Wednesday, October 13, 2021

My take on this year's Nobel.

Vivek Dehejia

2021 Nobel in Economics

The anticipation in advance of the Sveriges Riksbank Prize in Economic Sciences in Memory of Alfred Nobel — to give the prize its full title — is always palpable for academic economists, especially for those of us who’ve had the privilege of working with a future Laureate as doctoral students. To add to the sense of occasion, the Economics prize, by coincidence, happens to fall on Thanksgiving Day in Canada, a major national holiday. This year’s prize was awarded to David Card (one-half share) and to Joshua Angrist and Guido Imbens (one quarter-share each), for their pathbreaking work in allowing us make credible causal claims when analyzing data.

In a sense, this year’s prize is the flip side of the 2019 prize, awarded to Michael Kremer, Indian-born Abhijit Banerjee, and Esther Duflo. That trio won, in good measure, for their work in popularizing “randomized controlled trials” (RCTs), long a staple in the natural sciences, in the realm of economics research. RCTs allow us to make causal claims by randomly assigning subjects to a “control” and a “treatment” group — the randomness ensuring that any difference between the two groups can plausibly be attributed to the treatment, rather than any unobserved differences; the theory being that such differences should average out when subjects are randomized.

But, RCTs have some major limitations, which your columnist has argued in detail in these pages (“The experimental turn in economics”, 30 January 2016). A key problem is “external validity” — can a finding in one context be replicated in another, very different, one? Equally importantly, because creating an RCT is not always feasible, nor even ethical, in many situations, such an approach simply cannot address some of the “big” questions in economics, which perforce require that we analyze raw, non-randomized data, but find some way to tease out causality, if it is present.

Recall at the outset that observing a statistical correlation between two variables in the data is not, in itself, evidence of a causal relationship. Take an example close to home. During the pandemic, my classes switched on-line, with a pre-recorded two-hour lecture followed by a “live” one-hour Q&A session. Attendance at the latter was highly recommended, but not mandatory. Uniformly, I observed that students who attended, and participated activity, in the discussion session performed better on the course. But is this because my discussion session allowed them to perform better? Flattering as that would be for any professor, it is equally plausible that those who were anyway going to do well chose to participate — what we call “reverse causality”. Or, perhaps there were unobserved differences between those who participated and those who did not — say, access to high quality internet and the time to read, study, and discuss rather than struggling with poor internet, work, and school — which could plausibly explain the correlation instead? In other words, does non-random selection, rather than causality, matter in this case?

Economics is filled with such situations, where a correlation in the data entices us to draw a causal inference — which may be treacherous to do, in the absence of randomization, which, as noted, is impossible to achieve in most real world situations. The genius of David Card, working with the late Alan Krueger, was to find a clever solution, which was to look at a real world situation presenting as close to a natural experiment as the real world gives us — in this case, two contiguous US states which were otherwise similar, and which shared a common labour market and general macroeconomic conditions, but one of which increased the minimum wage whilst the other did not. (Interested readers may find a detailed exposition in fine write-ups on this year’s prize by economist Alex Tabarok in the Marginal Revolution blog and Tim Harford in the Financial Times .) By computing the “differences in differences” before and after the change and across the two jurisdictions allowed them to infer that any differential impact on unemployment was very likely driven by the policy change, not any unobserved differences.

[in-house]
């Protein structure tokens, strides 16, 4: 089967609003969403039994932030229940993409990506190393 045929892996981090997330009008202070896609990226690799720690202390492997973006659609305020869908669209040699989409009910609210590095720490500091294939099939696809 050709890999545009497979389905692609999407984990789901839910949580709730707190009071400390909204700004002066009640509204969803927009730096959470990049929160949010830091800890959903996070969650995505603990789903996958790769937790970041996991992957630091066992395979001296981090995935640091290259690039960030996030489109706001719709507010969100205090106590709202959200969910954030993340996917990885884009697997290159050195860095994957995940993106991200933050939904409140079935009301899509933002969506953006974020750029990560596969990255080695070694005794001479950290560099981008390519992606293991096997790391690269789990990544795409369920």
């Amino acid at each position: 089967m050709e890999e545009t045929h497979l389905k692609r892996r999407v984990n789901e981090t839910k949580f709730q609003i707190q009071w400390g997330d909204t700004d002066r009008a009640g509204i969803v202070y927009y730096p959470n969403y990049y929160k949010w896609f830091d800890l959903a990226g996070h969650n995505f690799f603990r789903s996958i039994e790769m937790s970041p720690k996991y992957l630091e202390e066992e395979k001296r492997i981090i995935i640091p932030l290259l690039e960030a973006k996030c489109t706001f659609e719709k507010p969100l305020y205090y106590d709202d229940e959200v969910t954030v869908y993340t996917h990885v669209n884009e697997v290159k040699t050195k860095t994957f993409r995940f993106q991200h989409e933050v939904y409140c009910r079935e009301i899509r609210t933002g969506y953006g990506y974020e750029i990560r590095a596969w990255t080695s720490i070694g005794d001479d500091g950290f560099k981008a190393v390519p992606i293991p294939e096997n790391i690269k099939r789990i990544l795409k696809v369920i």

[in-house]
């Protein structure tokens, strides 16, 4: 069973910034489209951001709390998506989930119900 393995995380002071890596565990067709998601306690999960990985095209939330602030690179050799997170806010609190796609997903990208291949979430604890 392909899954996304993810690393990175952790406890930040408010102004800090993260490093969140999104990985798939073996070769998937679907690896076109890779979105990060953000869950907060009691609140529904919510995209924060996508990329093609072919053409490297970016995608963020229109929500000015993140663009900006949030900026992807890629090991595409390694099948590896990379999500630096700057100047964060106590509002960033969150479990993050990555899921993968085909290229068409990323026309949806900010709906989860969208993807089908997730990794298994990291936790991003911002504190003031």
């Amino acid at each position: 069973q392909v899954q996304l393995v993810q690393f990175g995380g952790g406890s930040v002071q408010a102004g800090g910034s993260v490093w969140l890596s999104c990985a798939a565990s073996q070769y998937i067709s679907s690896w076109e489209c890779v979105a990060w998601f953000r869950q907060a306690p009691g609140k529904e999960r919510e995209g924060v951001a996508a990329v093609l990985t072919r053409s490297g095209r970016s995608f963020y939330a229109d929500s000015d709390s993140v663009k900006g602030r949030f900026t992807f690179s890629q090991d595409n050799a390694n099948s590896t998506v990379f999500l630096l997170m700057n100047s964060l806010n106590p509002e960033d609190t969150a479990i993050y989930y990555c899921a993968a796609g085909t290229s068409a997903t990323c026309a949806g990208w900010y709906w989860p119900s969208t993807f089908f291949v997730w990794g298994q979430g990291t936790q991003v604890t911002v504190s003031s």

In a similar vein, research by Angrist and Imbens, again with Krueger, in a series of papers, studied important questions such as whether increased schooling increases earnings, an obvious situation where any assumption of a unidirectional causal link may be problematic. (For instance, brighter students may study more and also earn higher incomes, both because of higher intrinsic ability.) In one seminal paper, Angrist and Krueger asked whether compulsory schooling could increase wages, and found a brilliant technique for randomization: given the oddities of the US school system, students born in late December would be one class behind those born in early January, and laws in some states allowed students to drop out at 16. The upshot is that there would be at least some students otherwise almost identical who got a year more of schooling for a purely random reason, and, these students, did indeed earn higher wages, making a causal claim tenable. (Again, check Tabarok and Harford for more details.)

The beauty of these contributions is that they were not founded on a complex and technical mathematical or statistical result that would be undecipherable to the layman, but on a simple and profound intuition of how randomization may be found even in our messy and non-random world, thus making causal inference tenable. Three cheers!

Vivek Dehejia is associate professor of economics and philosophy, Carleton University, Ottawa, Canada.

Monday, October 4, 2021